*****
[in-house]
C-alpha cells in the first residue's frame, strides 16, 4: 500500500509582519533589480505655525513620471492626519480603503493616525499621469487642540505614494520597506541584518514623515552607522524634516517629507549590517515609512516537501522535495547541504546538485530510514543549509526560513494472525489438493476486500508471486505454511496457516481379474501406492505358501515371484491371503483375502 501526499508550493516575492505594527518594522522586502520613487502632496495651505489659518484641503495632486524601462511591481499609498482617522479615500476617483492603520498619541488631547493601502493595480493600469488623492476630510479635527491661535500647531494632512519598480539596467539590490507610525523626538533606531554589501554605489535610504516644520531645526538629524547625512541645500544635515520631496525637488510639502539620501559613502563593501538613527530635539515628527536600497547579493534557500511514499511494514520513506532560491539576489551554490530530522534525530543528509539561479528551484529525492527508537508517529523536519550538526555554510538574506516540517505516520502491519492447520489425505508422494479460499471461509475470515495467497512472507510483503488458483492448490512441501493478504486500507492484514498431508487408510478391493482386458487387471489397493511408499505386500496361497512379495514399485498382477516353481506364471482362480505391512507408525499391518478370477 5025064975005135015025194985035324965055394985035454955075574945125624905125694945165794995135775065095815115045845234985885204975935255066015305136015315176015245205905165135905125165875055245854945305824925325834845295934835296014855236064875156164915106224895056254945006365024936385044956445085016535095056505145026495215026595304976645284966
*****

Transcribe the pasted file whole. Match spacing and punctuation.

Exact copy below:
[in-house]
C-alpha cells in the first residue's frame, strides 16, 4: 500500500509582519533589480505655525513620471492626519480603503493616525499621469487642540505614494520597506541584518514623515552607522524634516517629507549590517515609512516537501522535495547541504546538485530510514543549509526560513494472525489438493476486500508471486505454511496457516481379474501406492505358501515371484491371503483375502 501526499508550493516575492505594527518594522522586502520613487502632496495651505489659518484641503495632486524601462511591481499609498482617522479615500476617483492603520498619541488631547493601502493595480493600469488623492476630510479635527491661535500647531494632512519598480539596467539590490507610525523626538533606531554589501554605489535610504516644520531645526538629524547625512541645500544635515520631496525637488510639502539620501559613502563593501538613527530635539515628527536600497547579493534557500511514499511494514520513506532560491539576489551554490530530522534525530543528509539561479528551484529525492527508537508517529523536519550538526555554510538574506516540517505516520502491519492447520489425505508422494479460499471461509475470515495467497512472507510483503488458483492448490512441501493478504486500507492484514498431508487408510478391493482386458487387471489397493511408499505386500496361497512379495514399485498382477516353481506364471482362480505391512507408525499391518478370477 5025064975005135015025194985035324965055394985035454955075574945125624905125694945165794995135775065095815115045845234985885204975935255066015305136015315176015245205905165135905125165875055245854945305824925325834845295934835296014855236064875156164915106224895056254945006365024936385044956445085016535095056505145026495215026595304976645284966